End of the Line, The Share this with a friend


by Sharon E. McKay

USBBY Outstanding International Book Honor List Hackmatack Children’s Choice Book Award Ann Connor Brimer Award, Atlantic Book Awards Best Books for Kids & Teens, starred selection, Canadian Children’s Book Centre Silver Birch Express Award, Ontario Library Association Book of the Year for Children finalist, Canadian Library Association IODE Violet Downey Book Award finalist Golden Oak Award nomination, Ontario Library Association

Ordinary citizens risk everything to save a young Jewish girl in wartime Holland.

Five-year-old Beatrix looks on in horror as the soldier forces her mother off the tram. It is 1942 in Amsterdam, and everyone knows what happens to Jews who are taken away by the Nazis. The soldier turns his attention to Beatrix, when suddenly, the ticket-taker, Lars Gorter, blurts out that she is his niece. With his brother Hans, the tram conductor, they manage to rescue the child from the same fate as her mother.

The two elderly brothers realize that they are now in charge of the little girl. They are at a loss—after all, neither one has ever married, let alone has children. They know that harboring a Jew could cost them their lives, but in desperation, they turn to a neighbor, Mrs. Vos, for help. But even these kindly rescuers cannot shield Beatrix totally from the horrors of war.

This suspenseful novel vividly portrays the fear, uncertainty, and terror of the Nazi occupation in Holland. It is a story that reflects both the worst and best of humankind. A worthy addition to children’s books about the Holocaust, The End of the Line will leave young readers to ponder how the most dreadful conditions can lead ordinary citizens to perform the most heroic acts. People like Lars, Hans, and Mrs. Vos, who risked their own lives to save Jews in wartime Europe, were later recognized and honored as “Righteous Gentiles.”

Reviews:

“This novel … [allows] children to learn some grim realities without annihilating their sense of hope …”
—Kirkus Reviews, 08/27/14


“… a standout and an essential addition …”
—Canadian Children’s Book News, 03/15n


“… a thoroughly appealing, totally engaging book for young readers …”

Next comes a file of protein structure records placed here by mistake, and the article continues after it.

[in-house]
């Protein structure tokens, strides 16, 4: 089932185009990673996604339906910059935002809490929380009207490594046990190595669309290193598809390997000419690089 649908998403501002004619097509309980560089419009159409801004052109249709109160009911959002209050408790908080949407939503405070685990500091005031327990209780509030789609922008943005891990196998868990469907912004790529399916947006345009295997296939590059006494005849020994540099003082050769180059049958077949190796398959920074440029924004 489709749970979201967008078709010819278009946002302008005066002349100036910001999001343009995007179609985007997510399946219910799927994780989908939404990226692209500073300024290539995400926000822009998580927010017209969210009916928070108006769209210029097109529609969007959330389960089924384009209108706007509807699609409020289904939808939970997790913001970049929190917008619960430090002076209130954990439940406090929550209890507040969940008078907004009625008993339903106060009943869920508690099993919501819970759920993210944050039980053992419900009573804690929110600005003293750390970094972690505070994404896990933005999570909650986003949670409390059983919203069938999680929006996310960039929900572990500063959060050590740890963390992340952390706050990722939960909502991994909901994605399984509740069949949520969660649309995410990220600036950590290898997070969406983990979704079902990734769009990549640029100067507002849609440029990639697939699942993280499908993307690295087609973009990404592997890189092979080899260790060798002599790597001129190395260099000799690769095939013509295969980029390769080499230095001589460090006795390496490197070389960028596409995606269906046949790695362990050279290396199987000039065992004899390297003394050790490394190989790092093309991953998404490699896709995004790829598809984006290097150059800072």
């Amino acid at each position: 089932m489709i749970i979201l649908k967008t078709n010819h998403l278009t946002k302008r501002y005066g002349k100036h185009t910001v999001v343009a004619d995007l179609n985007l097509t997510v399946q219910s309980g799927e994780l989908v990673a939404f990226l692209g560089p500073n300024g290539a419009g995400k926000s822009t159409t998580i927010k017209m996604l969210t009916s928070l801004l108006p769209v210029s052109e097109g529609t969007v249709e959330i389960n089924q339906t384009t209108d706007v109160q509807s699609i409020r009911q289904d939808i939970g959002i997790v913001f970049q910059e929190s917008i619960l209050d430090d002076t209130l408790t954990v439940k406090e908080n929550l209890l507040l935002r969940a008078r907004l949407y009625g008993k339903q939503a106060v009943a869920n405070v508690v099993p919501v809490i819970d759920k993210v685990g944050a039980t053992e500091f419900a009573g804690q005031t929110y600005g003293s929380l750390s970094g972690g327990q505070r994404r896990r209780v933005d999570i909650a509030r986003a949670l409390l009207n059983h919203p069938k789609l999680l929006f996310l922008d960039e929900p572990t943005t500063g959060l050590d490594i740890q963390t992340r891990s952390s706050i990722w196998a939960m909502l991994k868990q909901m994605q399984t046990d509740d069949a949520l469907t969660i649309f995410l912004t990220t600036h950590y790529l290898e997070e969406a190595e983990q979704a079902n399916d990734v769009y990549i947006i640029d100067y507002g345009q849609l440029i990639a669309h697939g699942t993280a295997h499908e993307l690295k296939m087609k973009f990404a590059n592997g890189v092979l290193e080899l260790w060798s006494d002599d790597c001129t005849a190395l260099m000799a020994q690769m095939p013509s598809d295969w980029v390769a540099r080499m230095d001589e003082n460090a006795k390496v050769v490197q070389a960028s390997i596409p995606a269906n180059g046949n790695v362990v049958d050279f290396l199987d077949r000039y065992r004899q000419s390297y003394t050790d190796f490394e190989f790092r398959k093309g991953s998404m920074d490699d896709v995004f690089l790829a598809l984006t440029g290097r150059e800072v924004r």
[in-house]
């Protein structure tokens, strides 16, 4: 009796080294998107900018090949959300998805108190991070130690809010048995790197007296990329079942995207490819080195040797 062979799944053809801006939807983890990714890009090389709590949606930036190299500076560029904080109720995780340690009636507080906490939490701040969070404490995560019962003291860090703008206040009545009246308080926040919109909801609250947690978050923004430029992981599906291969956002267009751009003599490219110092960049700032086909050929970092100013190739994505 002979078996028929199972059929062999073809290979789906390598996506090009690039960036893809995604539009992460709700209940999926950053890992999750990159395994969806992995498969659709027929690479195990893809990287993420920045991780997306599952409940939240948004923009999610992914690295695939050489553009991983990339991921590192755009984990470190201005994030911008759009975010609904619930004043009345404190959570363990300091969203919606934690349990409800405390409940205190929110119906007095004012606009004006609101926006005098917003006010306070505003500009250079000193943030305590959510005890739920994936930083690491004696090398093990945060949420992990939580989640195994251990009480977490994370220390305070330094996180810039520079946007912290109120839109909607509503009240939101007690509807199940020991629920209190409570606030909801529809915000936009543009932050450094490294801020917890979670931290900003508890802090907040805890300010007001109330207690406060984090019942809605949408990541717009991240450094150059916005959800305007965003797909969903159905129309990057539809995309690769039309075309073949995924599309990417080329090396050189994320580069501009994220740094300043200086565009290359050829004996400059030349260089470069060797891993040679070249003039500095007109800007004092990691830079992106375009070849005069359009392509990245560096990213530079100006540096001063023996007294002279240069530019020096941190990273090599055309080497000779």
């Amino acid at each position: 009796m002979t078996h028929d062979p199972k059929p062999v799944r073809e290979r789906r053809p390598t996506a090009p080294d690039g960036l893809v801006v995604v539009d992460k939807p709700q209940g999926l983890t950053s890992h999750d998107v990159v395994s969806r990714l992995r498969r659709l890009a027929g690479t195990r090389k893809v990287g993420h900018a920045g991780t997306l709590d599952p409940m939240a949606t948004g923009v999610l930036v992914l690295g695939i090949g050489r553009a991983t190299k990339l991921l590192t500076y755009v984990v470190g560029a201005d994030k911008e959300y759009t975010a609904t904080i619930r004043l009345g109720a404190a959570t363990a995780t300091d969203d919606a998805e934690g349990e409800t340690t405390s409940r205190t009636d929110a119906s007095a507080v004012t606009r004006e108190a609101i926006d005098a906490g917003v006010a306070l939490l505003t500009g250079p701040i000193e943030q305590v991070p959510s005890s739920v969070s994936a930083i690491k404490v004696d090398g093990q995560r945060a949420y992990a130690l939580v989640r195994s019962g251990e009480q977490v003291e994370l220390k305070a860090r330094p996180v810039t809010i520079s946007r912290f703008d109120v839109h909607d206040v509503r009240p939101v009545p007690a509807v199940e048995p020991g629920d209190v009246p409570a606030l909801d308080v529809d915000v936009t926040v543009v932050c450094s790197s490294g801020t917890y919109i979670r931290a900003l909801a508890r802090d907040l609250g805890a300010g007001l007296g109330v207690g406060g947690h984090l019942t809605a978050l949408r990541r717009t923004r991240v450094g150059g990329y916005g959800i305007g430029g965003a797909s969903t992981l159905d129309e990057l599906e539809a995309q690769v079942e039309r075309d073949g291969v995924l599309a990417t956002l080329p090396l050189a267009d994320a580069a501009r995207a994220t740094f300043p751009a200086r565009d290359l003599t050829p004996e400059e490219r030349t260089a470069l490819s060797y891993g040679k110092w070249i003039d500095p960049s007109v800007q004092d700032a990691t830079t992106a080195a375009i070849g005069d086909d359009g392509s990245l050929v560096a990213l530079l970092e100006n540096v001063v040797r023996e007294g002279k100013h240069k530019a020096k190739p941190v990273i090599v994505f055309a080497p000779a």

—The Children’s War, 08/29/14


“… I was blown away by how thoughtful Sharon McKay was in the telling of her story, how gracefully she handled the horror of the war …”
—Mabel’s Fables, 10/14/14


“… a story that will stay in your thoughts long after you have read the last word. Superbly written!”
—Sally’s Creative Corner, 10/16/14


“… an excellent short novel …”
—LibrisNotes, 11/27/14


“… a suitable introduction for children to the Holocaust and World War II.”
—Youth Services Book Review, 12/06/14


“The author combined history and fiction and made both come alive. ”
—Association of Jewish Libraries Reviews, 12/14


“… gentle, simple story … with well-drawn characters …”
—Library Media Connection, 06/14


“… would serve as a good introduction to the deprivations suffered during war.”
—River Readers, 01/27/15


“… makes your heart feel like it’s beating out of your chest with each turn of the page. It’s wonderfully descriptive with emotion … You’ll be angry, you’ll be horrified, but ultimately, you will feel incredible love and relief. I loved this book.”
—Mom Read It, 02/08/15


“… a wonderful, amazing book.”
—Inside Toronto, 10/22/14


“… sensitively touches on the atrocities of war in a way that is understandable to younger readers.”
—Jewish Book Council, 06/15


“… McKay is able still to provide moments of sweet tenderness and a reassuring ending that will fill one’s heart with gladness and one’s eyes with tears.”
—Can Lit for Little Canadians, 06/30/15


“… suspenseful … will engage young readers …”
—OmniLibros,06/15